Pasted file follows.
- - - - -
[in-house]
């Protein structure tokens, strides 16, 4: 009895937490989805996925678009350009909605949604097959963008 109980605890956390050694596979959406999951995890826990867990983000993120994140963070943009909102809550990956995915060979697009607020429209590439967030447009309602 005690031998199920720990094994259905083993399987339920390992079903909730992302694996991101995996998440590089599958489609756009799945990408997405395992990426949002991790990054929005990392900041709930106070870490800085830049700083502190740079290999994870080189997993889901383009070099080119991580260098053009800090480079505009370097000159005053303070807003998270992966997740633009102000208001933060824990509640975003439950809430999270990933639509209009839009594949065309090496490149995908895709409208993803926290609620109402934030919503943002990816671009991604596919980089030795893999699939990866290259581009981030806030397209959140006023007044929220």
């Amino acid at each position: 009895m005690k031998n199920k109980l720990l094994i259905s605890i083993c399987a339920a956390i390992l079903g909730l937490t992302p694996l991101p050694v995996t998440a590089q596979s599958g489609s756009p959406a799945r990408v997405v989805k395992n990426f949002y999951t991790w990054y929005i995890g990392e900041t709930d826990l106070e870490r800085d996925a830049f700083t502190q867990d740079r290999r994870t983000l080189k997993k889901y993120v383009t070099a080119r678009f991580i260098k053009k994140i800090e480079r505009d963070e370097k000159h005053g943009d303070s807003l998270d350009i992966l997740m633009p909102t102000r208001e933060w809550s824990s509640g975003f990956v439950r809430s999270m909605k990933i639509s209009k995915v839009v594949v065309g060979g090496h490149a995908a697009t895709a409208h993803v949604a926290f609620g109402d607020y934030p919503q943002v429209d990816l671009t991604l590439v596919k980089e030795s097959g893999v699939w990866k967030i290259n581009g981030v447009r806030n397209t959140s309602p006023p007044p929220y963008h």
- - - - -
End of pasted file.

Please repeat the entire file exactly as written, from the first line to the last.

[in-house]
């Protein structure tokens, strides 16, 4: 009895937490989805996925678009350009909605949604097959963008 109980605890956390050694596979959406999951995890826990867990983000993120994140963070943009909102809550990956995915060979697009607020429209590439967030447009309602 005690031998199920720990094994259905083993399987339920390992079903909730992302694996991101995996998440590089599958489609756009799945990408997405395992990426949002991790990054929005990392900041709930106070870490800085830049700083502190740079290999994870080189997993889901383009070099080119991580260098053009800090480079505009370097000159005053303070807003998270992966997740633009102000208001933060824990509640975003439950809430999270990933639509209009839009594949065309090496490149995908895709409208993803926290609620109402934030919503943002990816671009991604596919980089030795893999699939990866290259581009981030806030397209959140006023007044929220």
């Amino acid at each position: 009895m005690k031998n199920k109980l720990l094994i259905s605890i083993c399987a339920a956390i390992l079903g909730l937490t992302p694996l991101p050694v995996t998440a590089q596979s599958g489609s756009p959406a799945r990408v997405v989805k395992n990426f949002y999951t991790w990054y929005i995890g990392e900041t709930d826990l106070e870490r800085d996925a830049f700083t502190q867990d740079r290999r994870t983000l080189k997993k889901y993120v383009t070099a080119r678009f991580i260098k053009k994140i800090e480079r505009d963070e370097k000159h005053g943009d303070s807003l998270d350009i992966l997740m633009p909102t102000r208001e933060w809550s824990s509640g975003f990956v439950r809430s999270m909605k990933i639509s209009k995915v839009v594949v065309g060979g090496h490149a995908a697009t895709a409208h993803v949604a926290f609620g109402d607020y934030p919503q943002v429209d990816l671009t991604l590439v596919k980089e030795s097959g893999v699939w990866k967030i290259n581009g981030v447009r806030n397209t959140s309602p006023p007044p929220y963008h």